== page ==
Legal ElementsSummary
Offer and AcceptanceThere should be communication of offer and acceptance. An offer should be made by the offeror, and the acceptance of the offer should be communicated by the offeree.
ConsiderationConsideration is an exchange of something that has legal value in return for a promise.
An Intention to Create Legal RelationsParties must have an intention to create legal relations for there to be a contract.
CapacityParties must have contractual or legal capacity to enter into a contract.
CertaintyThe terms to a contract must be sufficiently certain and complete as to its essential terms.
FormalitiesCertain kind of contracts may be required to comply with legal requirements as to formality.

Read More: What is Contract Law?” provides a broad overview on contemporary legal theories that explain the nature of contract law.

Why is Consideration relevant to Contract Law?

While the principles of consideration have evolved, it is of ancient origin and forms an essential part of contemporary contract law. The importance of consideration has been likened to transactions – agreements represent the form of a transaction, while consideration represents its substance (Shatwell, 1954). There are several justifications for the function of consideration:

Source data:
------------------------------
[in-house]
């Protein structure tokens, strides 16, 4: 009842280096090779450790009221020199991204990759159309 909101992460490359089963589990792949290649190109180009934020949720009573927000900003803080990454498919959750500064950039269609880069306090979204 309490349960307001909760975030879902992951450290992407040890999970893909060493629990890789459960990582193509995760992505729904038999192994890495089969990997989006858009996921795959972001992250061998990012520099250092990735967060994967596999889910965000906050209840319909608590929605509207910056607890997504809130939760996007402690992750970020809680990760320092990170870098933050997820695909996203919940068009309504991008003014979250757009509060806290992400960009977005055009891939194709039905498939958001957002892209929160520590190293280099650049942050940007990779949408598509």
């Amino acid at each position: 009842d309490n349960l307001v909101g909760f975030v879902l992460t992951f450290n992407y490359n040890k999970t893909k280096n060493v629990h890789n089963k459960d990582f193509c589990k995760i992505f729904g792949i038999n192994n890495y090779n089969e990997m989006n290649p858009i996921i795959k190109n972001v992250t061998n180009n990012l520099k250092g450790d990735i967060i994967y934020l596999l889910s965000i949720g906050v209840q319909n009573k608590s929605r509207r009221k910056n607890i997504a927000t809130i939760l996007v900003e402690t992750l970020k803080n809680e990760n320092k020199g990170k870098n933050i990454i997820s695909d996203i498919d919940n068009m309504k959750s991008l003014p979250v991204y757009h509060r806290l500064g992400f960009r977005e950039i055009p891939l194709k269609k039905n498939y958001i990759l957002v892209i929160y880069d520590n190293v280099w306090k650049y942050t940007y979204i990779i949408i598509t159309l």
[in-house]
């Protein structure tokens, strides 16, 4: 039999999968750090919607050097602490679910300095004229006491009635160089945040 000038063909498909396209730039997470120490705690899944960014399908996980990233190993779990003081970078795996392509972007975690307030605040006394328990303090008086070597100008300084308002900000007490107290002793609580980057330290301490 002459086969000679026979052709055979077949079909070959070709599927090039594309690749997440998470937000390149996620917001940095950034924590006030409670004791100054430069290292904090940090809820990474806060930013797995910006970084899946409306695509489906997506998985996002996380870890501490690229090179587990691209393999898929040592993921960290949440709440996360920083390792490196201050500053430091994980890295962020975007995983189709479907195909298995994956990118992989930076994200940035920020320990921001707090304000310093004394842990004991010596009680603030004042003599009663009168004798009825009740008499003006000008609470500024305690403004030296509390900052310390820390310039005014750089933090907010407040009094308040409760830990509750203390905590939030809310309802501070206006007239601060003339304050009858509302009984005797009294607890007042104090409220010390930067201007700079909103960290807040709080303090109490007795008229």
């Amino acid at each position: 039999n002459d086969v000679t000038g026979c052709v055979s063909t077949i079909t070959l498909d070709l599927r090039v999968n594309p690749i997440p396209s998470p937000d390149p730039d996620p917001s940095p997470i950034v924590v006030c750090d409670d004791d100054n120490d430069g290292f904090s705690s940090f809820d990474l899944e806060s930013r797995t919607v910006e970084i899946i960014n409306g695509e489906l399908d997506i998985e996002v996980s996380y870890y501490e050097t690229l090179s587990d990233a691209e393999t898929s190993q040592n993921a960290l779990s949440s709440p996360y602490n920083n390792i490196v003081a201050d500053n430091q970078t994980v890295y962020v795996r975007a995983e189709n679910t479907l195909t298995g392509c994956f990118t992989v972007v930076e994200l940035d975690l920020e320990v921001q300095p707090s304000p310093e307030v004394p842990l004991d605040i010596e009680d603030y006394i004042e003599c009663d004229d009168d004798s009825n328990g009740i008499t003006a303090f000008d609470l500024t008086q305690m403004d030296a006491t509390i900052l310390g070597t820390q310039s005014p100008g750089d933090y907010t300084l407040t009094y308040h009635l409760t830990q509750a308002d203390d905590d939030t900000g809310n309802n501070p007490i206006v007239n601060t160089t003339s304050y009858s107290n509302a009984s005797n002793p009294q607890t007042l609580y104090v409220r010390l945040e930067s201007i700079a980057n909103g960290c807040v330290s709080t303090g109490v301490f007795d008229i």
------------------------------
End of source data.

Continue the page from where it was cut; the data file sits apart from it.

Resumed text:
FunctionsSummary
ComparisonConsideration provides the means to distinguish between gratuitous promises and promises that have been exchanged for something of legal value.
EnforcementEnforcement of gratuitous promises can undermine the enforcement of promises that have been exchanged in return for something of legal value.
IntentionConsideration may assist to determine whether parties intended to create legal obligations as part of an agreement.
State InterventionConsideration limits the involvement of the state to the enforcement of promises between parties that have exchanged legal value. This also protects persons that have made gratuitous promises that may not have intended for those promises to be legally binding.

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What is Consideration?

In contemporary contract law, consideration is something that has legal value and is given for a promise as the agreed price. The classical definition of consideration is captured in the English decision of Currie v Misa (1875) LR 10 Ex 153, that:

“A valuable consideration, in the sense of the law, may consist either in some right, interest, profit, or benefit accruing to the one party, or some forbearance, detriment, loss or responsibility given, suffered or undertaken by the other….”